Politismos eMagazine | Sardines




Sardines (Sardina Pilchardus)


Despite age, gender, nationality or preferences, there’s usually a point in people’s lives when the question about the principles of healthy eating arises. Thinking about the foods that can be incorporated into a balanced diet plan, there is no doubt that among the first things that come to mind is fish. Low in calories, yet high in nutrients, fish finds itself in the middle of the Mediterranean Diet Pyramid and is advised to be consumed 1-3 times per week.

The Mediterranean Sea boasts a wide range of quality fish, among which is the humble Sardine; once called the Fish of the Poor, due to its low price, it is today’s Fish of the Wise, because the connoisseurs of healthy eating appreciate its nutritional value.

Sardine’s name comes from the island of Sardinia where it was first found in abundance. It is fished from the month of May until September and can be consumed fresh or canned. Sardines are a rich source of Omega-3 fatty acids but, unlike salmon, they do not contain amounts of contaminants, such as mercury, due to their short span of life.

In Greece, there grows a unique variety of sardines; they are called Papalina or Sardines Kallonis as they are only found in Kalloni Gulf on the island of Lesvos. Papalina is smaller in size with a juicy and intense flavor. Sardines Kallonis are famous because they are cured in coarse sea salt and are ready to be consumed within less than eight hours. A perfect meze for ouzo!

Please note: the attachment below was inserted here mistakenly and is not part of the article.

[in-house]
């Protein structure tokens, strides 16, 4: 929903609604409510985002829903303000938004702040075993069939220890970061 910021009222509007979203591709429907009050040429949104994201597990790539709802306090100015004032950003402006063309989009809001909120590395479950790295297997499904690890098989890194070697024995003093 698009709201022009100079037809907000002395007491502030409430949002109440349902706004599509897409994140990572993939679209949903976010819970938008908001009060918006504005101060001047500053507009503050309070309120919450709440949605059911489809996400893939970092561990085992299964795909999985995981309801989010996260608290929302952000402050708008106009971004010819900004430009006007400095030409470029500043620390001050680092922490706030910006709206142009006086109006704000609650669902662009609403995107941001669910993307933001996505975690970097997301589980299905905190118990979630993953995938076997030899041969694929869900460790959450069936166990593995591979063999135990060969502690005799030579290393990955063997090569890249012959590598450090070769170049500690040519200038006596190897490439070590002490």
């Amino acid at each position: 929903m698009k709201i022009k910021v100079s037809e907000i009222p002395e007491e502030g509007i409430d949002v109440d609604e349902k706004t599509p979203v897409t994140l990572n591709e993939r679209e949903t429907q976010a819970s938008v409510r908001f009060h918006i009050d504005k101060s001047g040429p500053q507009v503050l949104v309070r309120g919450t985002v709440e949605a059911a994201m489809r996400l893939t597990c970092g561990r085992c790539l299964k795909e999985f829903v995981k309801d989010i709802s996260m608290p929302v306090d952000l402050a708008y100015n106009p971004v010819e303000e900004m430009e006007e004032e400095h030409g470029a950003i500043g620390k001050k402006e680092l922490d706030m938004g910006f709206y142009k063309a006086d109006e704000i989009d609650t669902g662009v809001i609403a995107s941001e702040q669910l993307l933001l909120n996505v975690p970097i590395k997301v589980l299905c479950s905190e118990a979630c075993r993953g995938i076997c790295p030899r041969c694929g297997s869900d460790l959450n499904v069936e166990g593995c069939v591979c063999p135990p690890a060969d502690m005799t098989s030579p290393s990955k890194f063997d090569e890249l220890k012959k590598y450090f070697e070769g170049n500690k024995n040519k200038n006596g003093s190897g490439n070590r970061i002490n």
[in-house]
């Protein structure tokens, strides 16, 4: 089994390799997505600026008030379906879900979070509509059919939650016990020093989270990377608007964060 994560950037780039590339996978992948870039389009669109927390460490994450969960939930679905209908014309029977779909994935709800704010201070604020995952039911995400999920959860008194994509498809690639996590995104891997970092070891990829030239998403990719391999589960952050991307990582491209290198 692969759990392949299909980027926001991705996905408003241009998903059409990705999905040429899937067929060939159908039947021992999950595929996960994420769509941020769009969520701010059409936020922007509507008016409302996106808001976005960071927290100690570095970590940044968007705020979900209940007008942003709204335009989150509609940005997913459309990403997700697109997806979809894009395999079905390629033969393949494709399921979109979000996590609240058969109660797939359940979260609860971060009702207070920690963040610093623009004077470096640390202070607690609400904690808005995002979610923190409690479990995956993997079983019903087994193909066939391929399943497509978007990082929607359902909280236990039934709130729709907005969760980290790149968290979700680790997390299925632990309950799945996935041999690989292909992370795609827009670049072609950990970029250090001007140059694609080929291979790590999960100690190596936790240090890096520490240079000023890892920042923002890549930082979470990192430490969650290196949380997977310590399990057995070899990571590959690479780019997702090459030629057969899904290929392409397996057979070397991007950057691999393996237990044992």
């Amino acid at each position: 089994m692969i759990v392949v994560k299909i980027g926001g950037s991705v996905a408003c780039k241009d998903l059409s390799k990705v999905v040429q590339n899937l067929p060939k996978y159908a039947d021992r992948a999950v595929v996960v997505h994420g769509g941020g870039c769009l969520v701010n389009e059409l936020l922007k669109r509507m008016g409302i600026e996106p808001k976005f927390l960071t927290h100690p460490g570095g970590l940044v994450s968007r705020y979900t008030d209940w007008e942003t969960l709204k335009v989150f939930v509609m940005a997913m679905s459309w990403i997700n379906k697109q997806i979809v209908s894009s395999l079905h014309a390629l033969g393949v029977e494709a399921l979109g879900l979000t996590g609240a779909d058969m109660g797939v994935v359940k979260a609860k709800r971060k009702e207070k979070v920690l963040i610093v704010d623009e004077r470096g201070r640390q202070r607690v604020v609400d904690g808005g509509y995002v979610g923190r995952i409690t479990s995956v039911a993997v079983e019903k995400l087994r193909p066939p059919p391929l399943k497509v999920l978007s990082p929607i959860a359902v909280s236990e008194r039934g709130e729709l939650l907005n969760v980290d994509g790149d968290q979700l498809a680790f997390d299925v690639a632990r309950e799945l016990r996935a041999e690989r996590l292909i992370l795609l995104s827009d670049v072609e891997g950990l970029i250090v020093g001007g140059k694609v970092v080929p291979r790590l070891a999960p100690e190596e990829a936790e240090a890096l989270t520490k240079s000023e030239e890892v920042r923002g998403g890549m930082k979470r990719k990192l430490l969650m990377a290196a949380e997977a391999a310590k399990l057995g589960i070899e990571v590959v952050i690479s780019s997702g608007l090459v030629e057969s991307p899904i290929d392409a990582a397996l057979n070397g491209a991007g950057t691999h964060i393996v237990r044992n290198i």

Who would have thought that these small fish are packed with nutrients and can in fact turn out to be beneficial for our health and diet? Sardines are a rich source of Omega-3 fatty acids which are vital to a proper cardiovascular function. They aid in reducing the amount of triglycerides and help in the increase of protective HDL cholesterol. They also protect against cardiac arrhythmias and inflammation.

Fatty acids also promote cell growth and protect against free radicals, offering anti-ageing properties and treating conditions of the skin.

A good source of vitamin D and phosphorus, sardine consumption helps increase calcium absorption which then ensures bone health and protects against osteoporosis. Rich in vitamin B12, regular sardine consumption enhances proper brain and memory function, protecting against dementia and Alzheimer’s.

Overall, judging by the cost, easy cooking process and the amount of health benefits, sardines are a superfood in condensed form.


If you feel that sardines could be added to your weekly dietary regime, you are in for some good news! Sardines can be found on the market in various forms, fresh, canned or cured and can be prepared in different ways.

If you choose to buy them at a fish market remember that fresh fish have bright, bulging eyes, moist flesh and a mild fishy odor. Fresh sardines can be dipped in lemon and salt sauce and consumed raw, roasted, fried or in a pan. It is a protein-packed raw material – containing 60 calories per oz. – that can be consumed whichever way you decide.

From Greek-style sushi to an alternative to tuna sandwiches and salads, sardines are one of the most versatile ingredients in a kitchen.


Over the years, the research regarding the properties of Omega-3 has been intensive and has come to reveal the health benefits of the fatty acids.

In 2006, a research published in the US National Library of Medicine¹ concluded that “enriching diet with 100 g of sardines 5 days a week during 6 months to a type 2 diabetes standard diet… could have beneficial effects on cardiovascular risk.”

Another research², published on the same scientific website, examined how sardine consumption from nursing mothers during lactation contributes to an increase in omega-3 series fatty acids.

¹ https://www.ncbi.nlm.nih.gov/pmc/articles/PMC4836051/
² https://www.ncbi.nlm.nih.gov/pubmed/16532150

17 Dec 2018, by Erriketi Chini in Gastronomyx